The respondent succeeded in establishing by cross-examination and by calling as witnesses Professor Wilson, who is professor of agriculture in the University of Queensland, and Mr. Allanson, a valuer, the following additional facts. In the area in which the appellant lives no other person raises avocado pear trees and there is no commercial growing of nut trees. Some of the pine trees are in good condition but on much of the land re-growth has been unchecked and the total value of the pine trees is fairly trivial. The appellant had failed in several respects in achieving a standard of competency and good husbandry that might have been expected of a man setting out to grow trees as a business venture, for example, in failing to provide a fire break or other protection against fire. His irrigation methods and his treatment of the grasses and other growth on the land were open to criticism. The growing of avocado pears on the appellant's land was, as Professor Wilson expressed it, ``a very chancy operation''. The appellant's land was bought at a higher price per acre than that for which farming land in the area could have been obtained.
On the foregoing facts the question whether or not the appellant embarked upon a business venture has to be determined. There is no doubt that the appellant's chief occupation was the practising of his profession and that the tree farming, if it had a business character, was relatively of minor importance both as to the time devoted to it and as to the returns to be expected from it. But a man may carry on a business although he does so in a small way. In my opinion the appellant's activities in growing the trees ought not to be found to have been carried on merely for recreation or as a hobby. I leave out of account the pine trees, the growing of which did not have, I think, a significant commercial purpose or character. But the appellant in planting the avocado pear trees and the macadamia nut trees set out to grow them on a scale that was much greater than was required to satisfy his own domestic needs and he expected upon reasonable grounds that their produce would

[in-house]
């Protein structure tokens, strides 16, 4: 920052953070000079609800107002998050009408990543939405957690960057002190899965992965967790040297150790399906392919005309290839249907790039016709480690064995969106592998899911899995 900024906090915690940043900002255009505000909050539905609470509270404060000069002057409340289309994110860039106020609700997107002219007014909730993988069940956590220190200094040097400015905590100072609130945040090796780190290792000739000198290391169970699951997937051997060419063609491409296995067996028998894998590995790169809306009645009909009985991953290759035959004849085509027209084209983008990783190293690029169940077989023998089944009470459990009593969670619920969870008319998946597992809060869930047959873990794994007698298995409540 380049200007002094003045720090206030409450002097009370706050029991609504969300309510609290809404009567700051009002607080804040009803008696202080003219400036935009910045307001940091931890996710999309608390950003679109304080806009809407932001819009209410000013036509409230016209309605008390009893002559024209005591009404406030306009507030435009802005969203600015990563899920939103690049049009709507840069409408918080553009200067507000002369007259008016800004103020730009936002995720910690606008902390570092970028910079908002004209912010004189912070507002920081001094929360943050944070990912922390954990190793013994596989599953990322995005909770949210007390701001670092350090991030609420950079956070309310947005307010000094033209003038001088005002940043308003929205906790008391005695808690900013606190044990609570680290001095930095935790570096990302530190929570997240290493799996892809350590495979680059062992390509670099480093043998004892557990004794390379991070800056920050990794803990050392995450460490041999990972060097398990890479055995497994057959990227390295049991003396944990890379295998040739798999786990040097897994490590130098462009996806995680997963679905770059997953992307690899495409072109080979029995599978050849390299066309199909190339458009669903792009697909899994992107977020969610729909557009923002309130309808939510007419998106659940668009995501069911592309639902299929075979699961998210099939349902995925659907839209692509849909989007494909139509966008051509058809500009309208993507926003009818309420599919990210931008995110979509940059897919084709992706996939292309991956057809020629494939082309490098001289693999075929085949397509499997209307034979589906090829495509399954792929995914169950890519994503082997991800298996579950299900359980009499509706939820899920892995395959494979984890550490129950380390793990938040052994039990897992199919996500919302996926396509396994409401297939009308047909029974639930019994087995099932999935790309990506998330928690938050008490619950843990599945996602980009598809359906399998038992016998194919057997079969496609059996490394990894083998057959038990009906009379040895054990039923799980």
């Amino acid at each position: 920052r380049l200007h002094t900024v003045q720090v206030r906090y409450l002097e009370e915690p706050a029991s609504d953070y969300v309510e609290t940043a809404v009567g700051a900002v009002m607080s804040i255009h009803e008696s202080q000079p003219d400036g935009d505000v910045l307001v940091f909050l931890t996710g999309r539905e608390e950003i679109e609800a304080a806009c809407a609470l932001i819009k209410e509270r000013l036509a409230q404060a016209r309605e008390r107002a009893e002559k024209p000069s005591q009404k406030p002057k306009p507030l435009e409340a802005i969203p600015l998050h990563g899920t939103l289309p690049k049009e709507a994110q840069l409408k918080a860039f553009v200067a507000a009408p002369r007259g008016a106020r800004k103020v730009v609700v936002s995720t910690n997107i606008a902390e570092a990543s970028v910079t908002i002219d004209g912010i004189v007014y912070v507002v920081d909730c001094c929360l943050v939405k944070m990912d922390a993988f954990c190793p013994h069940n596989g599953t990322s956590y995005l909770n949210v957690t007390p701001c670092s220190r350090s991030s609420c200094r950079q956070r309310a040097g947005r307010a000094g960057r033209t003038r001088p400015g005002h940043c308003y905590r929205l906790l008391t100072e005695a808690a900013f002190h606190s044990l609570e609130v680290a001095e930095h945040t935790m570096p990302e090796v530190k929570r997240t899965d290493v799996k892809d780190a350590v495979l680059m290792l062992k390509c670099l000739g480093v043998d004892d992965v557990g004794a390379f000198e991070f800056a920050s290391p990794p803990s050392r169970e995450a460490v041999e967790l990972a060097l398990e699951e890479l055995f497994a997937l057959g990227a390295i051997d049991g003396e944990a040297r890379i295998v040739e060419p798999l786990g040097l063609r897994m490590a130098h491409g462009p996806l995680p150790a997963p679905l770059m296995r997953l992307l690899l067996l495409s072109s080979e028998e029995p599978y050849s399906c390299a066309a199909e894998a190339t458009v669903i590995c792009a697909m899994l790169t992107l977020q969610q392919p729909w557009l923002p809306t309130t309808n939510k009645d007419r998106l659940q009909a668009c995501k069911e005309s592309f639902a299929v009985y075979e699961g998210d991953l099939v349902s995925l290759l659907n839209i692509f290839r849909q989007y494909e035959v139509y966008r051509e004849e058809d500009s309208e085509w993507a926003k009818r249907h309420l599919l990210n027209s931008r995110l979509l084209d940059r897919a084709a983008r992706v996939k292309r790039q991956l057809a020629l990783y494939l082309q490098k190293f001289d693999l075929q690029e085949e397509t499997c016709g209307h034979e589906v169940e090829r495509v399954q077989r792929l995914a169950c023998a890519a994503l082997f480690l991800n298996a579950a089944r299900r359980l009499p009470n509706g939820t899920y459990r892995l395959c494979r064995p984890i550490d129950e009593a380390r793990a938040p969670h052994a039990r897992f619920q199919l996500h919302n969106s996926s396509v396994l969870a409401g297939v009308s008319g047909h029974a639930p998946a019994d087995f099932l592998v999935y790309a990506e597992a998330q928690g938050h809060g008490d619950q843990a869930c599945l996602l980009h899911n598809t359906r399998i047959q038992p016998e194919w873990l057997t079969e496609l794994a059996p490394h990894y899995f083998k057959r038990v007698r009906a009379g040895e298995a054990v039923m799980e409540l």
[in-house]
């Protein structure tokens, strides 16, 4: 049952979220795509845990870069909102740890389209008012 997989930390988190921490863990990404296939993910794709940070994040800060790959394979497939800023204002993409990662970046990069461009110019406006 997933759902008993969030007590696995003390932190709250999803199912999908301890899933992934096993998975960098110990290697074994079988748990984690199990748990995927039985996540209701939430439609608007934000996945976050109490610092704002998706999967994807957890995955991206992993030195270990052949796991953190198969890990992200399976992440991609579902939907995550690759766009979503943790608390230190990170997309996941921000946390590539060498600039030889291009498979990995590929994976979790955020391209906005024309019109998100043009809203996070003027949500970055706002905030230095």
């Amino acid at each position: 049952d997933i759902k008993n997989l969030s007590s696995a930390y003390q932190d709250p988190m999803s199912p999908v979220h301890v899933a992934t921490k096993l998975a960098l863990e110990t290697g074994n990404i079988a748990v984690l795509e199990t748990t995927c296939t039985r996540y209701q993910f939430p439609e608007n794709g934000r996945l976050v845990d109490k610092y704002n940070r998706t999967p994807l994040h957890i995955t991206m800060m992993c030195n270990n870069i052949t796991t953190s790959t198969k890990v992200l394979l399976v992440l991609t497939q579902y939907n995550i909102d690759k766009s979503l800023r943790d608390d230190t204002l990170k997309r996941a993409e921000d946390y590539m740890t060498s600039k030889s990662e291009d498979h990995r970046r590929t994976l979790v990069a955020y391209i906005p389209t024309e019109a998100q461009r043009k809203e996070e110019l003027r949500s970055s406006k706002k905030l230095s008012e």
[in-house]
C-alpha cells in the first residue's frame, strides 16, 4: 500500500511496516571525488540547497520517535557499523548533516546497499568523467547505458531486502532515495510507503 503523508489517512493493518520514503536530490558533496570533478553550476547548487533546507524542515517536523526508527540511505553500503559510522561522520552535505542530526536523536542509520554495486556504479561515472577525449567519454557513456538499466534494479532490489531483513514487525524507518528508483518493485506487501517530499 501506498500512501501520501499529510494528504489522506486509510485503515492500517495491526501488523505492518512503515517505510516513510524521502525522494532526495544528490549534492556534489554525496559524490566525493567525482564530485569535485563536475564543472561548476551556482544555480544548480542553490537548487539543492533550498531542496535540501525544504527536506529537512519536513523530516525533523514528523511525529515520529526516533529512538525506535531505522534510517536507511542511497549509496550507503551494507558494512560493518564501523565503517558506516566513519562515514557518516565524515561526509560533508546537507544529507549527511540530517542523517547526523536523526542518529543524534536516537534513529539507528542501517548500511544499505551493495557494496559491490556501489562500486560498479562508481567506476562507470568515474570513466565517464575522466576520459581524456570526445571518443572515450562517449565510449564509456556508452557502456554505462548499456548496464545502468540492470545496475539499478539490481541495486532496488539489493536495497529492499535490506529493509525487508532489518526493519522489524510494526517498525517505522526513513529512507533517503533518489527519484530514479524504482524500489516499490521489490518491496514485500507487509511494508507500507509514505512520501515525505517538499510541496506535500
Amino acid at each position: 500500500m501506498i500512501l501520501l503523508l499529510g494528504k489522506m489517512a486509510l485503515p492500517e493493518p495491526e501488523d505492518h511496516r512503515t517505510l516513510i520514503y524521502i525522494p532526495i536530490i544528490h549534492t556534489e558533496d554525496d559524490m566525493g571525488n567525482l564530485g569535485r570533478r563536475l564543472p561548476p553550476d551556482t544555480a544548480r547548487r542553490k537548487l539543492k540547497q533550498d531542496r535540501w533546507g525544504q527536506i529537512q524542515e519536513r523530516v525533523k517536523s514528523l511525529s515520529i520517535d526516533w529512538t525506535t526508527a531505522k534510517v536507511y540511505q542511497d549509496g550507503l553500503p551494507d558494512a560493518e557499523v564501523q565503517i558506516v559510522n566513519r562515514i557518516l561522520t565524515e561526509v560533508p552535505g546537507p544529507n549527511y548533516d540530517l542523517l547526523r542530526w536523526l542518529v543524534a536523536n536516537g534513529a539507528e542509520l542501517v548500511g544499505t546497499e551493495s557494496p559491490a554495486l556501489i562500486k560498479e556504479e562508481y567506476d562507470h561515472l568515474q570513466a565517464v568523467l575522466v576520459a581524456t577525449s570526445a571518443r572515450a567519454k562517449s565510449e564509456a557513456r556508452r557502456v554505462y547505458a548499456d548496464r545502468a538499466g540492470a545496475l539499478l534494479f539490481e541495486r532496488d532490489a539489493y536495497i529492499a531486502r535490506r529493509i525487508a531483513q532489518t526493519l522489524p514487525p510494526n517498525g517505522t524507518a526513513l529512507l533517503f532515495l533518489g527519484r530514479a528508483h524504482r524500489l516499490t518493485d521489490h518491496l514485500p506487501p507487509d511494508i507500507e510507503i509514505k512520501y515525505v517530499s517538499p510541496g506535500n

ATC 4100have a ready market and would yield, if the trees became established, a financial return which would be of a significant amount, with a relatively small outlay of time and money, and that this return would continue for a very long time. In these circumstances I think it is proper to find, and I do find, that he set out to engage in producing the pears and the nuts as a business and that he was in the tax year carrying on that business, which was a business of primary production.